In June 2022, the Supreme Court eliminated constitutional protection for abortion—forty-nine years after it had first announced that protection in Roe v. Wade (1973). In Dobbs v. Jackson Women’s Health Organization (2022), the Court held that there is no fundamental right to seek an abortion, even before the point of fetal viability. It overturned Roe and every subsequent case that had relied on it. (That ruling is discussed in more detail here.)
The Dobbs ruling awakened many ghosts of the pre-Roe era—forced birth, illegal abortions, fear on the part of doctors and pregnant patients, and political unrest. While these after-effects were unsettling and dangerous, they were predictable consequences of the Court’s sudden reversal of abortion rights. Some states moved quickly to criminalize abortion in all but the rarest of circumstances. (One example, Texas, is described here.) The issue of abortion, according to the majority in Dobbs, would now be returned to the states. But anti-abortion forces were not content to leave it with the states; they have deployed every imaginable strategy to deprive people across the country of access to abortion, even those who live in states that strongly protect abortion rights.
One of these strategies has been to attack the legality and availability of prescription drugs that are used to induce a so-called “medication abortion.” The FDA has approved a two-drug regimen for this purpose—Mifeprex (or the generic version, mifepristone) and misopristol, which are taken in sequence first to stop the embryo or fetus from developing and then to cause the evacuation of the lining and contents of the uterus. This procedure is approved for the first ten weeks of a pregnancy (the World Health Organization’s guidelines support use of the medications to induce abortion through twelve weeks of pregnancy). More than half of all abortions in the country rely on these medications (the remainder are done with surgical procedures), and the procedure has been proven to be safe and effective.
In closely watched litigation in federal court in Texas, a vehement anti-abortion judge is presiding over a case in which plaintiffs have challenged as illegal the FDA approval of Mifeprex (also known as RU-486). A ruling in their favor, which abortion advocates fear is imminent, could have implications for access to medication abortion all over the United States.
The core issue in the case relates to procedures the FDA used when it first approved Mifeprex in 2000. But the plaintiffs have also alleged an even older issue: The Comstock Act. As we explain in more detail below, this law banned the use of the mail for distribution of “obscene” materials, including those related to contraception or abortion. There has been talk in other contexts about invoking this law to ban not only the distribution of mifepristone but also perhaps mailing surgical tools or other implements used by doctors to perform abortions. Jonathan Mitchell, the anti-abortion crusader who is behind many of the most fervent efforts to deny people access to abortion, including Texas’s SB 8, which effectively eliminated most abortions in Texas almost a year before Dobbs), has urged cities in abortion-friendly states to declare themselves abortion-free “sanctuaries” on the theory that the Comstock Act preempts state law to the extent it allows abortion information or materials to be shipped into the city.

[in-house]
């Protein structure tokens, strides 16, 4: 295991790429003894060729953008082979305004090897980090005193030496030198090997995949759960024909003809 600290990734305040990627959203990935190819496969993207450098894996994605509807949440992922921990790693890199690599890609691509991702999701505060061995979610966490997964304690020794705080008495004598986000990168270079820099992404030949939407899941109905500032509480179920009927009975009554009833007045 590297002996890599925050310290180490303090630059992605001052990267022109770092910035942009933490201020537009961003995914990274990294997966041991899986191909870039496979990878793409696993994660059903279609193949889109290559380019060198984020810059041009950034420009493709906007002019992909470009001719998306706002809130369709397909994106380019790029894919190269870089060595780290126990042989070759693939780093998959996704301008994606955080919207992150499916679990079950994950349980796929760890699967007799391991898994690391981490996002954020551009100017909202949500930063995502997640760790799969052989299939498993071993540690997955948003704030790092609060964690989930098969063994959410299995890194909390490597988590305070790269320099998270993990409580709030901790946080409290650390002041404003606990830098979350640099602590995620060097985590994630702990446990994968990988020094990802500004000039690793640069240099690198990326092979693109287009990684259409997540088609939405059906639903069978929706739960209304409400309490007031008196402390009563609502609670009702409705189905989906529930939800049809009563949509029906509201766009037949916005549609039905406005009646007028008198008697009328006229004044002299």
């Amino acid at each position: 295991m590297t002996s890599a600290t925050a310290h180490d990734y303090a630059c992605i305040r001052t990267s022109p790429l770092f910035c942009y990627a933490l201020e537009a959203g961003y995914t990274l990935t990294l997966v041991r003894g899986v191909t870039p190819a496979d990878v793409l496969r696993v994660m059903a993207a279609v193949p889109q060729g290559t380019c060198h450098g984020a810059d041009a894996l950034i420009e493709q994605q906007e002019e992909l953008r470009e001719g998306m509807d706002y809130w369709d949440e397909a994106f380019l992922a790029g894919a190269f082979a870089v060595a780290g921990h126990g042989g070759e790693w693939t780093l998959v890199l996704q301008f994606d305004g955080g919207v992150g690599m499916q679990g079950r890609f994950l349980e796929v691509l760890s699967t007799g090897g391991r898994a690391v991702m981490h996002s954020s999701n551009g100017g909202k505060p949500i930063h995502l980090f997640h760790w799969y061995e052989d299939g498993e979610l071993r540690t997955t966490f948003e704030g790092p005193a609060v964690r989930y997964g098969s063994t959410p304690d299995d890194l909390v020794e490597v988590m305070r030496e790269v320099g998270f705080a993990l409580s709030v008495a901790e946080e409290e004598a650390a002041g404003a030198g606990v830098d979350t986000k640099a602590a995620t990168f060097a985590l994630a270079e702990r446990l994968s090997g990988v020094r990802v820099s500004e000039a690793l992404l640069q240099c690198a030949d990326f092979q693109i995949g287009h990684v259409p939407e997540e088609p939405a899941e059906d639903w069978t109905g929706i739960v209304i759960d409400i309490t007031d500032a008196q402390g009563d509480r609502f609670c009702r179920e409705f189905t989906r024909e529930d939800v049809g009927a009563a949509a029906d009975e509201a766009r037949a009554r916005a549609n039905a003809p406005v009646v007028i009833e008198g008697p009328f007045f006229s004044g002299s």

The Comstock Act, passed 150 years ago, is truly a ghost law: a law once thought long dead, which rises up to haunt living people. In this column, we will describe the law, Anthony Comstock himself (the man behind the law), and we will explain why this is one ghost that should stay dead.
Anthony Comstock and the Anti-Vice Crusade
Anthony Comstock, who was born in 1844 and died in 1915, was the most famous anti-vice crusader of the 19th century. He was the head of the New York Society for the Suppression of Vice, which he founded in 1873. He was an implacable enemy of pornography. He nagged and cajoled Congress into passing, in 1873, the law that has always been called the Comstock Act, and which, surprisingly, is basically still on the books today.
The Comstock Act banned from the mails every “obscene, lewd, or lascivious… book, pamphlet, picture, paper, letter, writing, print or other publication of an indecent character;” and also “every article or thing designed, adapted, or intended for preventing conception or producing abortion, or for any indecent or immoral purpose.” The law also prohibited the mailing of anything that gave information about where and how to prevent conception, or where and how to get an abortion. Punishment could be a fine, up to $5,000, and imprisonment for up to five years, or both. Many of the states passed similar laws.